But on Monday, less than two years after Boeing ingratiated itself to Kansas with jobs and an economic boost, the company announced that it's reviewing its Wichita plant, which the company said could lead to "the potential closure of the Wichita site." Kansas politicians are pissed at Boeing's sudden change of heart.
Gov. Sam Brownback — who worked as a senator to bring Boeing to the state — is going on a media blitz in an effort to compel Boeing to stay in Wichita. In a press release, the governor said, "No one fought harder for Boeing’s win of the U.S. Air Force tanker competition during the last decade than the Kansas delegation and our teamwork paid off. Boeing has promised publicly and repeatedly in writing that the success in winning the tanker contract would mean ‘7,500 jobs’ in Kansas, including several hundred jobs at Boeing-Wichita for the Tanker Finishing Center. We expect the company to honor that commitment."
But, the Wichita Eagle reports there's nothing in Boeing's current contract that requires the company to maintain its Wichita workforce; there's little the state can do compel Boeing to stay put, other than a political guilt trip. Congressman Mike Pompeo, who represents Wichita, told the paper, "We’re going to remind them of their obligations that they have made in seeing these tankers are built in Kansas and in Wichita."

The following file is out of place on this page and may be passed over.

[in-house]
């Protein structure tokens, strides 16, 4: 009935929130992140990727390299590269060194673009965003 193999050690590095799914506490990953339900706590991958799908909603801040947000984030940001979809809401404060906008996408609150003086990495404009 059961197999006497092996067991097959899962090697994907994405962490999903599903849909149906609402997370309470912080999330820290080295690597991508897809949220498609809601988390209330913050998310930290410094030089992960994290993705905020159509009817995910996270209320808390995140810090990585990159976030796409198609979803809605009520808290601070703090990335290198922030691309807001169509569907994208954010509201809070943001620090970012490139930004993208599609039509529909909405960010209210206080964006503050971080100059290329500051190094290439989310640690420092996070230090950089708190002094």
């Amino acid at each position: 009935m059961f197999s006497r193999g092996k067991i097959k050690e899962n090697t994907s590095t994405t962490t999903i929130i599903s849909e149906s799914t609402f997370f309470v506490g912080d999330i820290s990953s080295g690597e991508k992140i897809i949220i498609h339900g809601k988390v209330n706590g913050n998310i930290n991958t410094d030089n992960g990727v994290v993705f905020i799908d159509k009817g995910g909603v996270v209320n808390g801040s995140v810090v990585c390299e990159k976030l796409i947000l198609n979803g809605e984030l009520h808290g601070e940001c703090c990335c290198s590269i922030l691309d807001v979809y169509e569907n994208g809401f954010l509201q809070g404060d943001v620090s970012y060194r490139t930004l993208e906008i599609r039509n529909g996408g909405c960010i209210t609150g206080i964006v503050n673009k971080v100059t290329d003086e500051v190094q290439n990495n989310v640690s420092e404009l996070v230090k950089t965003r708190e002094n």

Perhaps with that in mind, Brownback threw down a gauntlet of sorts, noting in the Lawrence Journal-World, that two Kansas representatives are on the House appropriations and budget committees. "Boeing is a major user of federal funds," he told the paper. Boeing's study will be completed by the end of the year or early next year.